- Nine members and associates of a Queens-based prostitution enterprise have been charged with racketeering, sex trafficking, Hobbs Act robbery and violent assaults.
- The syndicate, which operated nationwide between April 2019 and September 2021, forced women who were mostly from China to work as prostitutes.
- Members of the criminal enterprise hired goons who disguised themselves as customers and then assaulted and robbed at least 15 women across the U.S.
- The defendants, who subjected their victims to brutal beatings, reportedly believed that they would not be prosecuted since the women engaged in prostitution and are not U.S. citizens.
Warning: This article contains details about sex trafficking and violent assaults.
Federal authorities have recently busted a violent Queens-based nationwide sex trafficking and prostitution enterprise that preyed on undocumented women who were mostly from China.
According to the U.S. Department of Justice, nine members of the syndicate have all been charged with racketeering, sex trafficking, Hobbs Act robbery and violent assaults. Eight of the defendants were apprehended and arraigned in court on Tuesday.
The seven defendants from Queens are Siyu Chen (also known as “Ban Ban”),”= Rong Rong Xu (also known as “Eleanor”), Jiarun Yan (also known as “Raymond Yan” and “Mike”), Carlos Cury, Zerong Tang, Siyang Chen and Bo Jiang. Meizhen Song and Jilong Yu, who are both from Dallas, have also been charged.
Court documents revealed that the syndicate operated a nationwide prostitution business between April 2019 and September 2021.
The defendants forced undocumented women, who mostly came from China, to engage in prostitution. They reportedly maintained control by requiring their victims, who lacked legal status in the U.S., to submit copies of their identification documents.
For weeks at a time, the recruits were forced to travel from New York to different parts of the U.S., including Hawaii, Kansas, Michigan, Missouri, Nebraska, New Hampshire, Oregon, Texas and Washington. They would then engage in commercial sex in hotels and apartments operated by the syndicate.
Members and associates of the criminal enterprise were also implicated in directing and conducting violent assaults across five states between Jan. 8, 2020, and Sept. 1, 2021.
The defendants, who were accused of violently assaulting the women to prevent them from joining competing organizations, reportedly believed they would not be prosecuted since the victims engaged in prostitution work and are not U.S. citizens.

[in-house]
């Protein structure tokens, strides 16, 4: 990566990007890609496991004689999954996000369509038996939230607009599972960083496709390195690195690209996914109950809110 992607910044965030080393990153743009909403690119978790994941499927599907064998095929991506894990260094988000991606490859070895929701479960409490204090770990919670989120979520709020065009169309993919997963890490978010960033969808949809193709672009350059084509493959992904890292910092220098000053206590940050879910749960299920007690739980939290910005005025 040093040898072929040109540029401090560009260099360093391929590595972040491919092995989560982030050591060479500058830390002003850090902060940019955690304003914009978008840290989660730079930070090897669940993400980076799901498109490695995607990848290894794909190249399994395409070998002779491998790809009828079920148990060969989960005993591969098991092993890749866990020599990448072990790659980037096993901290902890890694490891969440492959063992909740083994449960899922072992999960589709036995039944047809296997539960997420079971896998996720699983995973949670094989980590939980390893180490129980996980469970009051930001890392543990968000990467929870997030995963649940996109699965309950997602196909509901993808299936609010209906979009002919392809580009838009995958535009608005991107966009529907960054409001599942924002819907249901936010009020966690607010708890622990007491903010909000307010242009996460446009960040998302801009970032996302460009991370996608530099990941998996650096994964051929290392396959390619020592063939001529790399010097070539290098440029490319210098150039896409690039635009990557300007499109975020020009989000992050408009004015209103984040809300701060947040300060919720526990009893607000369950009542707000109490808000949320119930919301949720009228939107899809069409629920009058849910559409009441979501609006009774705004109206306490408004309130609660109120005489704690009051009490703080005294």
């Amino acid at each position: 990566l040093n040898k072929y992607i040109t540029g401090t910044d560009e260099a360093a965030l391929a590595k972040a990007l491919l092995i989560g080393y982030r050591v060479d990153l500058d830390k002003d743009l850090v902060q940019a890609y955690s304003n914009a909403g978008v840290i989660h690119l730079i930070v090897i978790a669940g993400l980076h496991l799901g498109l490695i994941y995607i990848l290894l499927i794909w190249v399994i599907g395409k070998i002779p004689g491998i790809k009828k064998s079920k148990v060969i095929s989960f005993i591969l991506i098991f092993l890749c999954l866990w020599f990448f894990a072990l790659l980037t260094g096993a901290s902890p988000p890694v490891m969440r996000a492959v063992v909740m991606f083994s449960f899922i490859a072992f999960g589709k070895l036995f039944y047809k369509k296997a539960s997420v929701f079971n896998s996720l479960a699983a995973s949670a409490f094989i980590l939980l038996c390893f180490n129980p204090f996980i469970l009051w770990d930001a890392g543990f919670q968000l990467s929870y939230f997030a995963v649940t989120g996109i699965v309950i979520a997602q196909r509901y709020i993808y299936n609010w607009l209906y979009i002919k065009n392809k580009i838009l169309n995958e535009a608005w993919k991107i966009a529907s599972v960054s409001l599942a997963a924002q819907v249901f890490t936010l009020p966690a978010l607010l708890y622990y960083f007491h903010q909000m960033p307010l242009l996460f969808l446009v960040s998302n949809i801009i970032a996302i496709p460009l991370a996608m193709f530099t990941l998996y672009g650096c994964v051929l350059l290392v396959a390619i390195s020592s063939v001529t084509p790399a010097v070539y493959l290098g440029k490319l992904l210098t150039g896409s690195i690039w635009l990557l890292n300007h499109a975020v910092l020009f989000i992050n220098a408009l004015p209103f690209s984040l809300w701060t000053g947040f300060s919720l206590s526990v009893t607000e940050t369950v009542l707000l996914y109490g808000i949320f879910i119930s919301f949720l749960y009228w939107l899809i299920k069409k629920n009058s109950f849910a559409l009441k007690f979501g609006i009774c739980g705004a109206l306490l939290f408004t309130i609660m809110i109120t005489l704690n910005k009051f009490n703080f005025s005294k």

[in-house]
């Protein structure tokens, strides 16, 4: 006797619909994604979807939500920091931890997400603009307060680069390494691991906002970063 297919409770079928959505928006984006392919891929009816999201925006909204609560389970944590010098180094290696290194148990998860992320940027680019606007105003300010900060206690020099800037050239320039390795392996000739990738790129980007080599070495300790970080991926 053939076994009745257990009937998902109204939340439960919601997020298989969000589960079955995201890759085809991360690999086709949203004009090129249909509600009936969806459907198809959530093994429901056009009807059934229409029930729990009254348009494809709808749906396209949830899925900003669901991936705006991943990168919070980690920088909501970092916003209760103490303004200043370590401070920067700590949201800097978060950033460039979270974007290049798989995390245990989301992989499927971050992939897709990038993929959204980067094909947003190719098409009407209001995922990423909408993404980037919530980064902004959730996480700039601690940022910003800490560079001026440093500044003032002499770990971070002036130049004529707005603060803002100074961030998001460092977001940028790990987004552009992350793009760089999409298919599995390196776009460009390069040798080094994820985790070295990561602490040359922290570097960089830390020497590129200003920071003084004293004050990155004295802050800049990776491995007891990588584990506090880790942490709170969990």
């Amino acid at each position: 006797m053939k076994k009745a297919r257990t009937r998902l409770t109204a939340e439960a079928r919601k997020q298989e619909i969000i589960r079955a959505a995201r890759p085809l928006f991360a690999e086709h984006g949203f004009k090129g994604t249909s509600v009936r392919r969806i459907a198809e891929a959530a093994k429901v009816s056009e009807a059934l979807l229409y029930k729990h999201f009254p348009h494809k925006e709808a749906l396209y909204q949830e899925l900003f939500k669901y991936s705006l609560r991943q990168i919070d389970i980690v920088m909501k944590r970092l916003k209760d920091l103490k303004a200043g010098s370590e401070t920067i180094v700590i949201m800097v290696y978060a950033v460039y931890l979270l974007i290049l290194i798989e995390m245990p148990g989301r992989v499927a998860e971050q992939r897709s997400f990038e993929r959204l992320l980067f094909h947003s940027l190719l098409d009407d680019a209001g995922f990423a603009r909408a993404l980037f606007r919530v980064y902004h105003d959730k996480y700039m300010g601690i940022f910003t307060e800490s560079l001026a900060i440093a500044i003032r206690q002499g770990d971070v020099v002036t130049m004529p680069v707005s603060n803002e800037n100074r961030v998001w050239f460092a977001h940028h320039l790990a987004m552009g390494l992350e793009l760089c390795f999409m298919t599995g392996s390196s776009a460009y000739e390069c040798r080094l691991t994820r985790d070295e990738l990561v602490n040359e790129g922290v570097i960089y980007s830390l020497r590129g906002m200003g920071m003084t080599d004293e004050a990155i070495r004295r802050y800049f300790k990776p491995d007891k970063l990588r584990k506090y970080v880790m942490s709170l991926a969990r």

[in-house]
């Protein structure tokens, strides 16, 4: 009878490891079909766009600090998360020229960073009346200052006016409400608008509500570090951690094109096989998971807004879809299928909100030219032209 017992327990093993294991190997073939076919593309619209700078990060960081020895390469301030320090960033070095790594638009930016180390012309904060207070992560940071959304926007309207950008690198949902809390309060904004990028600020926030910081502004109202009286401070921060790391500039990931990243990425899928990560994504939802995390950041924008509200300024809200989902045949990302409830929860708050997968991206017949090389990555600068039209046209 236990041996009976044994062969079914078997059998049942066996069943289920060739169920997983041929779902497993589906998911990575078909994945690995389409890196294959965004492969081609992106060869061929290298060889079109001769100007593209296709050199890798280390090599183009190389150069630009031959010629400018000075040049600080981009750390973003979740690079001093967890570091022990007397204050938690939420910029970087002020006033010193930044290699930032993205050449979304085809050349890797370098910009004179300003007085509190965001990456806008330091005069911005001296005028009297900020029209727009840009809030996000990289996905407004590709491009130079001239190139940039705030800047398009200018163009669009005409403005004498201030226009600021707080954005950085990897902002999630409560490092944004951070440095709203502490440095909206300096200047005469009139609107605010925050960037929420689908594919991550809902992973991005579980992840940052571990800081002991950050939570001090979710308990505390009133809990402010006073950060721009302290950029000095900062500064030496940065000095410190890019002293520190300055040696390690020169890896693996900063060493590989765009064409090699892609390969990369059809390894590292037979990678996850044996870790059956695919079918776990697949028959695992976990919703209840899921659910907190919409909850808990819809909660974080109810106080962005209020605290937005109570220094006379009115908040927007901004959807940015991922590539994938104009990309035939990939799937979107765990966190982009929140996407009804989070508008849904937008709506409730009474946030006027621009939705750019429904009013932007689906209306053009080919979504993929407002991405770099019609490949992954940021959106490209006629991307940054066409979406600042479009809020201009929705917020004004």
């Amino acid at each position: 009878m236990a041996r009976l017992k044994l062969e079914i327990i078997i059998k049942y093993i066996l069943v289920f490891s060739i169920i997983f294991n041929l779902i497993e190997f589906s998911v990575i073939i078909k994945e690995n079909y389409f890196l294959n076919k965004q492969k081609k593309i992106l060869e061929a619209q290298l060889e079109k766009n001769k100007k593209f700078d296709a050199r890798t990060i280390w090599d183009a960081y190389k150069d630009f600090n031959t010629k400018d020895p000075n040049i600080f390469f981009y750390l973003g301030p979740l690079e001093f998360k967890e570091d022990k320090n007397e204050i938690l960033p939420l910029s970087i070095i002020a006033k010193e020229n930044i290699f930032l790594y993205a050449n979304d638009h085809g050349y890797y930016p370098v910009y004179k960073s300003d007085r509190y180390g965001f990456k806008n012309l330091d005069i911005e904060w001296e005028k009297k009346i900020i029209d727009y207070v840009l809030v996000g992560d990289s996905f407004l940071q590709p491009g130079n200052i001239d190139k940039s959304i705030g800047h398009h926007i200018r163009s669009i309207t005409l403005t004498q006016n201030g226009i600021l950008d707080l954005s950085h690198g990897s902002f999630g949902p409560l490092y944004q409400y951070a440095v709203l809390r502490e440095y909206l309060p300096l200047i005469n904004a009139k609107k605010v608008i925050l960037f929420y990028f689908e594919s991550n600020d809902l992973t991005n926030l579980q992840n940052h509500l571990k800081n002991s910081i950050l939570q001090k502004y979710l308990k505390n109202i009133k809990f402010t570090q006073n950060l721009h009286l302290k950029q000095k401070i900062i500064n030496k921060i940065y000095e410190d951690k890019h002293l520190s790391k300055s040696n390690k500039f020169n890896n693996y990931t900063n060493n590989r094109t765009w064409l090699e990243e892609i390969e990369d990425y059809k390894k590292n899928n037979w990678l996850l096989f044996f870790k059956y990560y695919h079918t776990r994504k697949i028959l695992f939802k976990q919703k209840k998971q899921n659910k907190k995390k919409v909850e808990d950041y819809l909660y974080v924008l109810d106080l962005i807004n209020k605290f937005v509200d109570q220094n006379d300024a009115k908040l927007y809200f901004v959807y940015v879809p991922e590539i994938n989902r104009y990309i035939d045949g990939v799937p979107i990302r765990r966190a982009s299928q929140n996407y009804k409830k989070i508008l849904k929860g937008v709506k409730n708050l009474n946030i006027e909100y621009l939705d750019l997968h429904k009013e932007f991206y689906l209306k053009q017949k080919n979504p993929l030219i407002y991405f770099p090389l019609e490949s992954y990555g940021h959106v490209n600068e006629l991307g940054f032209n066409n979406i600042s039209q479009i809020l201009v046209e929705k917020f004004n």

Prosecutors alleged that the associates instructed individuals to disguise themselves as customers before assaulting and robbing at least 15 women across the U.S.
The hired goons bound the women with zip ties and beat them with blunt objects such as hammers and bats before fleeing with the victims’ belongings. One victim sustained injuries that left her hospitalized for six weeks and in a wheelchair for months.
“As alleged, the defendants targeted vulnerable women for sex trafficking and brutally assaulted the victims to enforce loyalty to the criminal enterprise,” said U.S. Attorney Breon Peace. “Human beings are not property, and the victims in this case, regardless of their immigration status, deserve to be free from violence and coerced sexual activity.”
The members reportedly encouraged more violent assaults on the victims if they did not immediately suffer injuries after the first attack.
A phone message recovered by authorities contained this instruction: ”Beat [her] to death tomorrow. If she dares fight back, beat her more viciously. Get some results from the beating. Can’t waste the money.”
In a separate recovered message, another member said, “One person choke her by her throat, the other person strike her four limbs to death. Definitely don’t make a sound. Beat her to the point where she can’t fight back.”
Image: Jacob K